The duo of villages belongs to the county of Ioannina and the municipality of North Tzoumerka in Epirus region (Northwestern Greece). Perched on the west of Pindos mountain range, poised between Lakmos (or Peristeri) ridge Syrrako and Kalarrites facing the Athamanian steep hills, or widely known as Tzoumerka.
Syrrako and Kalarrites are situated at an altitude of approximately 1,160 meters, set abreast and placed over the sheer gorge of Kalarritikos (also known as Chrusia, a stream that flows in the river of Arachthos), which actually separates the two villages from each other.
Syrrako and Kalarrites seem be close enough, however driving uphill and downhill around the mountain, takes almost an hour, approximately 25 kilometers. Also, the two villages are accessible on foot, and thus you can traverse the historical path that crosses the stream bank of Chrusia (Kalarritikos river) and lasts approximately one hour.
Moreover, Syrrako and Kalarrites are car-free villages. Blissfully free of motorcycles the area remains endearingly time-wraped, as all type of vehicles must be left in the parking lot aka the entrance of each village. In Syrrako, goods are being transported via small crawler handling machines, whereas in Kalarrites donkeys are hauled to transport any type of cargo led by one of the last of the Greek muleteers.
In the region holding a crook is a necessity and not only folklore landmark.
This duo of Vlach villages are acknowledged for the big stone mansions with the arched exterior entrances and the stack of shale slabs on top, the fountains and bridges as well as the stone cobblestone steeping streets.
Designated traditional villages of Tzoumerka since 1978, Syrrako and Kalarrites are outstanding examples of the well-preserved architecture of Epirus in the southern hemisphere of the prefecture of Ioannina
(mostly found in the settlements of Zagorochoria).
Most of the elders speak, Vlachika (Aromanian language) an unwritten dialect of Latin origin, as well as Greek.
Some historians theorize that the Vlachs are descendants of Roman troops, who were stationed in the area. Also, Vlachika has been characterized an endangered ancient oral language that survived throughout centuries.
Karrrites since the 18th century served as silversmithing hub for the Balkans, whilst Syrrako was known for its dressmakers, who were mainly processing wool and producing fabrics. In reality, this was also the place where naval jackets made of goat yarn (tragomallo) and raincoats were created.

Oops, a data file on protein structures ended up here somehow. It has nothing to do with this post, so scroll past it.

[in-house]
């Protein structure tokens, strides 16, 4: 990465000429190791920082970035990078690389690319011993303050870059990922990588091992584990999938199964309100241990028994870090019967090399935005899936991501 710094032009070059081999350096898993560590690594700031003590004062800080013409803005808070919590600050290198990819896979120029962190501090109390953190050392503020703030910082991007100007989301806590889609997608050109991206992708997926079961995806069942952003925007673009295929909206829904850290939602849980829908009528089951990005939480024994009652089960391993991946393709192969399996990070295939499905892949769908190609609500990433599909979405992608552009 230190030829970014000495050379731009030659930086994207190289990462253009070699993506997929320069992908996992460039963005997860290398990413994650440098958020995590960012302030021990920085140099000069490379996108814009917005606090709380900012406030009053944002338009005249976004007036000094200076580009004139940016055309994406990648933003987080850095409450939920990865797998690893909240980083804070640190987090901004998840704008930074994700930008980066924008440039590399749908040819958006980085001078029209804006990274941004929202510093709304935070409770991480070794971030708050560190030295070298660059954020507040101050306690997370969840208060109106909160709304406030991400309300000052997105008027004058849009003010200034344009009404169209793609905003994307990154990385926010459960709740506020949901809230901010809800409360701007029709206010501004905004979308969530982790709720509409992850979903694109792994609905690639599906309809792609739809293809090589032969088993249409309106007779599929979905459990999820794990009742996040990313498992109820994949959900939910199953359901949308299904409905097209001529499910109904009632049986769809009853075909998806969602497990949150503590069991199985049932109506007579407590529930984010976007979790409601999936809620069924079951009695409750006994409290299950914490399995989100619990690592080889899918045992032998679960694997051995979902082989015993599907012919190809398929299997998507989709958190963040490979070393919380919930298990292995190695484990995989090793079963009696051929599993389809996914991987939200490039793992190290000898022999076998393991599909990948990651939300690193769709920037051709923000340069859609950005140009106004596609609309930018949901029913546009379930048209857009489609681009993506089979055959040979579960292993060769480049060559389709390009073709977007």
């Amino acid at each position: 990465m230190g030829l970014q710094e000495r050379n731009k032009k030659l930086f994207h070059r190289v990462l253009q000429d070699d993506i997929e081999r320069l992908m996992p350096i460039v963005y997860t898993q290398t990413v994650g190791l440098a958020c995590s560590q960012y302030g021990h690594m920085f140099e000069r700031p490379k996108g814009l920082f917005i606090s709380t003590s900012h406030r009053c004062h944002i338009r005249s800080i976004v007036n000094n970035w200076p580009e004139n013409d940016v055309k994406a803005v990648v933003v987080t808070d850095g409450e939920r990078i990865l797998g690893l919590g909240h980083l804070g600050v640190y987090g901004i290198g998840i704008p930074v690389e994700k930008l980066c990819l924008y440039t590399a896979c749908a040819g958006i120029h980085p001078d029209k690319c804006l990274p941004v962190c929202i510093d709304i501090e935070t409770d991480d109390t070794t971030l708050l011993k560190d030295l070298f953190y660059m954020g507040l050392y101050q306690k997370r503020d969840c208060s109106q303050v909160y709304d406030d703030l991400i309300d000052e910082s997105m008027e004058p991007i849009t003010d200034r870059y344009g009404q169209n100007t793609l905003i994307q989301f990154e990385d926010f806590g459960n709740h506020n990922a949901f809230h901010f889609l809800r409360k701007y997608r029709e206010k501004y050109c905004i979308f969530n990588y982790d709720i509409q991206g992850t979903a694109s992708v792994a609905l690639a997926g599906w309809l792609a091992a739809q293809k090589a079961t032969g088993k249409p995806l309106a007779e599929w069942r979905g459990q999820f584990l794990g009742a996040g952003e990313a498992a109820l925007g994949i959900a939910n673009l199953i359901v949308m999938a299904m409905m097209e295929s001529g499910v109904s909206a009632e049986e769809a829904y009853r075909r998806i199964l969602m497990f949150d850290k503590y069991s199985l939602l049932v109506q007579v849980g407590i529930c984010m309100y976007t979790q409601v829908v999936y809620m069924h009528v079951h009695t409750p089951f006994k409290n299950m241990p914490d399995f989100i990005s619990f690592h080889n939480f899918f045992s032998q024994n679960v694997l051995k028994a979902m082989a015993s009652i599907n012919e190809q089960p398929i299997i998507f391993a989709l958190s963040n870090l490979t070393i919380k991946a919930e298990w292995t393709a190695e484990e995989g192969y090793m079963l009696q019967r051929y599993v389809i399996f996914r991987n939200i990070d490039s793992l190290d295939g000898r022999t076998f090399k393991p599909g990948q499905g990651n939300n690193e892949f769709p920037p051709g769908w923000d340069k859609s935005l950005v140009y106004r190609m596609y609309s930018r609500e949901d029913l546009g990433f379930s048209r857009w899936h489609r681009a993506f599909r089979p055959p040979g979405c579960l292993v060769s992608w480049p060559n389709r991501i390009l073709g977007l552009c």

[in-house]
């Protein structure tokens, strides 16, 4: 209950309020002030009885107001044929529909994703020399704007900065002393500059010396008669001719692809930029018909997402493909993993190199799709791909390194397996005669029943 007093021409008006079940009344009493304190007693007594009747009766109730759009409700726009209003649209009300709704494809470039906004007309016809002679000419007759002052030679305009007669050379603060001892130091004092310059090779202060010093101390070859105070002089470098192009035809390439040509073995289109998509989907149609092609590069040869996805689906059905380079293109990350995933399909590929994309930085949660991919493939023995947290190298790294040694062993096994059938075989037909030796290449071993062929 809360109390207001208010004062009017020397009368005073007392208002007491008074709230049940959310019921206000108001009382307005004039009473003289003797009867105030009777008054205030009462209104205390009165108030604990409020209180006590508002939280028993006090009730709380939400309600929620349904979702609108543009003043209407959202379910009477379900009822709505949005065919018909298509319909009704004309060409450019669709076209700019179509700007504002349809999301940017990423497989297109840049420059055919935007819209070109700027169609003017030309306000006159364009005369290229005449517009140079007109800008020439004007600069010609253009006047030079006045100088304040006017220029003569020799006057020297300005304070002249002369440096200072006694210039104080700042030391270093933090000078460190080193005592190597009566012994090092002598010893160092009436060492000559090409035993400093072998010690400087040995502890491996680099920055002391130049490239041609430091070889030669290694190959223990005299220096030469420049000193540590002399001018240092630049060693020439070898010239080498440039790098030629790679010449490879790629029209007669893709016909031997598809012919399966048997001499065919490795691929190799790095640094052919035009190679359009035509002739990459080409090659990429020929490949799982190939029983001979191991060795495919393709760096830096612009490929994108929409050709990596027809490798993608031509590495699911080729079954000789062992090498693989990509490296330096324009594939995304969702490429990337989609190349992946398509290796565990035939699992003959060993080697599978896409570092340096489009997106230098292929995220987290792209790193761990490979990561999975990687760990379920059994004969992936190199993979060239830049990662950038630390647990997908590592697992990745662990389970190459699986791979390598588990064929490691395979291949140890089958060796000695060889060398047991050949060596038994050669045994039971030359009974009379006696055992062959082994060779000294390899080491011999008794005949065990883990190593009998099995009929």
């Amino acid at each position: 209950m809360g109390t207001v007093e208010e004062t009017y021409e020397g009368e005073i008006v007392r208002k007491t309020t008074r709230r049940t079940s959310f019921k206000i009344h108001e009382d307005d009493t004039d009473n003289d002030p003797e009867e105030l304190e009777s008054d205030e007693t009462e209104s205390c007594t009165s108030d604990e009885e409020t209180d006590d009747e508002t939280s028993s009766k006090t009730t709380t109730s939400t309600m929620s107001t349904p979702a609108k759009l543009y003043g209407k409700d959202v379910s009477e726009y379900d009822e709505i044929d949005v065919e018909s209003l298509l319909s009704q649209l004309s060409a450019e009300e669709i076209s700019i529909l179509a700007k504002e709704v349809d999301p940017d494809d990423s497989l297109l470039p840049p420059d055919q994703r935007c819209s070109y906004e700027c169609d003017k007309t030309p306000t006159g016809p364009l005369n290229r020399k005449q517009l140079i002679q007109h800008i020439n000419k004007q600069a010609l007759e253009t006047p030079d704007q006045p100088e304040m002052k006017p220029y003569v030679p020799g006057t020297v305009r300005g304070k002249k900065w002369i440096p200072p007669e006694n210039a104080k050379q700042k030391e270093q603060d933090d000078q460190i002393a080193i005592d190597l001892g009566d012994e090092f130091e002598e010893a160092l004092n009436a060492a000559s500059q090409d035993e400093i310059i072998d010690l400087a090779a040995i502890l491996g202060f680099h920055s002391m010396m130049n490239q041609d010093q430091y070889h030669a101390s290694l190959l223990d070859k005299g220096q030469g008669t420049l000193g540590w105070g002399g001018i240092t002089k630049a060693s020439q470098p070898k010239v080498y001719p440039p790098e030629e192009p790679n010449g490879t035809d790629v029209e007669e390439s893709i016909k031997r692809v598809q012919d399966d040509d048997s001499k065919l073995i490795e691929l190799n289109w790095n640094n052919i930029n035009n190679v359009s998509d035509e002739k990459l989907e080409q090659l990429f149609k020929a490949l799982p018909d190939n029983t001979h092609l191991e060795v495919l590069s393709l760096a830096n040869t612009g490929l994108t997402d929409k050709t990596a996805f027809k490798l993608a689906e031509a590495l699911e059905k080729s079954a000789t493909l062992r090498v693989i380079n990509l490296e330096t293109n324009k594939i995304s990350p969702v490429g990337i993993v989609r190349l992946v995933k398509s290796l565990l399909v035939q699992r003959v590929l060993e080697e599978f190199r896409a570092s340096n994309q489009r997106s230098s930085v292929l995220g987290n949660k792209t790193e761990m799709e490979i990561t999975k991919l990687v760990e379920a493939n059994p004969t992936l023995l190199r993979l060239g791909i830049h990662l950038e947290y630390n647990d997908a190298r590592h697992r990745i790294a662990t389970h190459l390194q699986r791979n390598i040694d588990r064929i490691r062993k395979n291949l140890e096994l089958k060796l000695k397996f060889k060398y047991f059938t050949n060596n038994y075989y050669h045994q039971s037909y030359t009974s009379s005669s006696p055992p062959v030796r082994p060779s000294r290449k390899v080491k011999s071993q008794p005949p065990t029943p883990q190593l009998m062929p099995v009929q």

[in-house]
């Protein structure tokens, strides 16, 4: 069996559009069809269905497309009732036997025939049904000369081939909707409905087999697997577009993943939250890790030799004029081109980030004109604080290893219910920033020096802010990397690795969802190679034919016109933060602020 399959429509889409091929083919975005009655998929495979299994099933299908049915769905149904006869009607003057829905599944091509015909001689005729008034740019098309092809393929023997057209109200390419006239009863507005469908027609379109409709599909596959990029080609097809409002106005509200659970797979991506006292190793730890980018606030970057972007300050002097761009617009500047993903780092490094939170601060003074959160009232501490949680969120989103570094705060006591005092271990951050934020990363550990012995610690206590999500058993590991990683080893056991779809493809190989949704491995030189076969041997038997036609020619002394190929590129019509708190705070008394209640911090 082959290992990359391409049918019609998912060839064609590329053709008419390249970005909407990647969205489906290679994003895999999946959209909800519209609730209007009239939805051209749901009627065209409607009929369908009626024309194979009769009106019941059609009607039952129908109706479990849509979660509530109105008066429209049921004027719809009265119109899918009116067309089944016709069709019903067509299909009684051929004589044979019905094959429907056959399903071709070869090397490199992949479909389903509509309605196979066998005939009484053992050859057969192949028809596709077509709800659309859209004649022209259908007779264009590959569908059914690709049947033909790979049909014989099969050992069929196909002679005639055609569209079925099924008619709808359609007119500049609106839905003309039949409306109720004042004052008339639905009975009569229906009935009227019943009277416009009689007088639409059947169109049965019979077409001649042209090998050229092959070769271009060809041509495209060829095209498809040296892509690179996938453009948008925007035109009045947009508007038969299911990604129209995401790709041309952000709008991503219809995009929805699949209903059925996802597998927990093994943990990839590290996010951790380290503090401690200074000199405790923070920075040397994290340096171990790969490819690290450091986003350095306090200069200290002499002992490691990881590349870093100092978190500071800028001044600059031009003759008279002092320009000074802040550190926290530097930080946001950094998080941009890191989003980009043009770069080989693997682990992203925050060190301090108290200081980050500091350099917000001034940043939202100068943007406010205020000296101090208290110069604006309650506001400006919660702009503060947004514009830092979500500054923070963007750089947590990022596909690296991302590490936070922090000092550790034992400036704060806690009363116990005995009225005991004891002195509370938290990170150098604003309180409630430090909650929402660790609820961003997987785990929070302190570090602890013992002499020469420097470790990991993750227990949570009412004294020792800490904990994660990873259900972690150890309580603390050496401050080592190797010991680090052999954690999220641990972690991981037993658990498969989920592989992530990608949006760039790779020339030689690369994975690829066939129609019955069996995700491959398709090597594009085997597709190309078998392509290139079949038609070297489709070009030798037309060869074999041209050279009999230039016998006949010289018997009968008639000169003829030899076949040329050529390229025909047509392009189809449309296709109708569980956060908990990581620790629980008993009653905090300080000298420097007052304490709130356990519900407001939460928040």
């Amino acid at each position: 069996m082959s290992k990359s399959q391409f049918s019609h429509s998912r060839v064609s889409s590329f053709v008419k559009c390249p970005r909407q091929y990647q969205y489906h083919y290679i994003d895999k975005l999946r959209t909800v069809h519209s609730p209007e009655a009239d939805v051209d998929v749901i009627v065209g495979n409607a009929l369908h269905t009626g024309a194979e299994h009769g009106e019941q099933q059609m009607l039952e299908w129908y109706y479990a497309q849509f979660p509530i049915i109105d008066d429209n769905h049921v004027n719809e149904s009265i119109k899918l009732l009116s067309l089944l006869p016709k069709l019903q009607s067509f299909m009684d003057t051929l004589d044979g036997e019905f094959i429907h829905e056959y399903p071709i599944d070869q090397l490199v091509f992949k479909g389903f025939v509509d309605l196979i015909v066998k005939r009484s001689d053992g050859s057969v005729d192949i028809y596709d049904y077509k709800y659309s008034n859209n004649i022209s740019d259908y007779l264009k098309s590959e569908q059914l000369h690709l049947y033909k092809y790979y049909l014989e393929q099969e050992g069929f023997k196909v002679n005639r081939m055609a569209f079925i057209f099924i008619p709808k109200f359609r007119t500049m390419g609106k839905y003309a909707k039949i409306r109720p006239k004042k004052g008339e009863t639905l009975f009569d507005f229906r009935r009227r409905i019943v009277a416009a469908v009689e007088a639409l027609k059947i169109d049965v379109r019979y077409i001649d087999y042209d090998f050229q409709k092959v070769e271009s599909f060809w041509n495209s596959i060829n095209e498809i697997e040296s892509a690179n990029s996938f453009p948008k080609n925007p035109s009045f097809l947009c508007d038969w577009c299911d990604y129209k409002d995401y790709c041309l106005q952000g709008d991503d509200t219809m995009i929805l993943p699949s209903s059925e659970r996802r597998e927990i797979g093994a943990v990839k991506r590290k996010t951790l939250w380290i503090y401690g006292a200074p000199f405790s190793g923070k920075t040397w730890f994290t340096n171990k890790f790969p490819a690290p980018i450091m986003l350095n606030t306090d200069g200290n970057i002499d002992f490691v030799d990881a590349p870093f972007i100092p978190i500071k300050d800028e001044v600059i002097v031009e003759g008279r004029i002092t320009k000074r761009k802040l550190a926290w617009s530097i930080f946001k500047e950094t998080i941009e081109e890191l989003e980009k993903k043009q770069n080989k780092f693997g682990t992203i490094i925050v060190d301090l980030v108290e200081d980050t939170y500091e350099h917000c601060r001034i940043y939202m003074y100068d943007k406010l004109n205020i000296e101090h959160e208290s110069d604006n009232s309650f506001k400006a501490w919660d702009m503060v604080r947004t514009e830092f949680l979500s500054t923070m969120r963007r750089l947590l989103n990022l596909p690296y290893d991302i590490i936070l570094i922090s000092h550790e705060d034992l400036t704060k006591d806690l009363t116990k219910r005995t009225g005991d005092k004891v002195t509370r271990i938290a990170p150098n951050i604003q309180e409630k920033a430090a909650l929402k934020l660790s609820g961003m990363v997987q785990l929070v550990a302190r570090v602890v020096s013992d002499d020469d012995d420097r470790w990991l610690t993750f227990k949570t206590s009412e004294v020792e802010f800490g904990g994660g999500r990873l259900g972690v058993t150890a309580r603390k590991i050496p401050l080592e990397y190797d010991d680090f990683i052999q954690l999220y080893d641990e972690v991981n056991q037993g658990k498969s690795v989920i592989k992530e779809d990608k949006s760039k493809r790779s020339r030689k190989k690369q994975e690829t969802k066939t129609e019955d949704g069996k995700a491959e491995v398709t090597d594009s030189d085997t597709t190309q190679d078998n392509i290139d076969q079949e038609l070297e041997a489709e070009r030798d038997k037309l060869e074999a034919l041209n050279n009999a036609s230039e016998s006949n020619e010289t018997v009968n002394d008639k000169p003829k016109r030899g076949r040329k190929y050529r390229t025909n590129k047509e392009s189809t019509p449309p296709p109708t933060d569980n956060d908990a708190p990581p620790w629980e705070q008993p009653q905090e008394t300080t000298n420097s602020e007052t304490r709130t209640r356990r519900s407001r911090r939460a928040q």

The family of the world’s largest luxury-goods company, Bulgari, is humbly hailing from the region, where they particularly opened a small shop back in 1819, the springboard of the iconic brand at this day.
These Epirus mavericks of commerce also managed to supply 25,000 waterproof capes to Army of Naples.
The ancient art of silversmithing was developed in Kalarrites. The production was divided into two facets, the ecclesiastical ornaments and relics, and the secular objects.
However, the nomads of Syrrako and Kalarrites they mainly dealt with animal husbandry. On May, local flocks are climbing the grazing lands at some of the steeper sections of the mountain to move down to the safety of their village plains and back into civilization just around mid October. Throughout the endless journey that is winter pasture, peasant are moving alongside their families and transporting their whole household as well as timber and hay, using donkeys and mules.
The effects of high altitude differences (from 144 meters to 2,429 meters), the abudance of water, and the rich vegetation and wildlife, have created an ecosystem of great value. The National Park of Tzoumerka (Peristeri and Arachthos gorge) was established in 2009 in order to protect this pristine land and waterscape. Also, there are more parts in the region that belong to the network of NATURA 2000.
Characteristically found in the region, butsiko, is a small native breed of sheep with a protected designation and sponsored by the European Union. Regarded as an upgrading of the typical Vlach sheep, butsiko belongs to a very thrifty breed with thin and short limbs. Nowadays, approximately 15.000 sheep and goats graze in the mountains of Tzoumerka.
The list of birds recorded in the region is: hornbills, partridges, woodcocks, grouses, petrochelidons, goldfinch, quails, thrushes, booted eagles, hawks, wagtails, bearded vultures, and many others.
The mammals that reside here are: otters, wolves, bears, wild cats, wild goats, foxes, badgers and hares.
The reptiles recorded in the area are the threatened species of the meadow viper, as well as the European viper, salamander and others.
One of the ten in total fish species residing in the region is the trout from Kalarrytes living in the river of Kalarritikos.
There is a tourist center in Pramanta, in which the visitor can grab a map, get to know more about the flora and fauna of the region and get some info of the area or any related events.
Apart from Syrrako and Kalarrites
other settlements belonging to the municipality of North Tzoumerka are: the largest hamlet of all as well as the seat of the borough, Pramanta, which serves as the “capital” of the villages.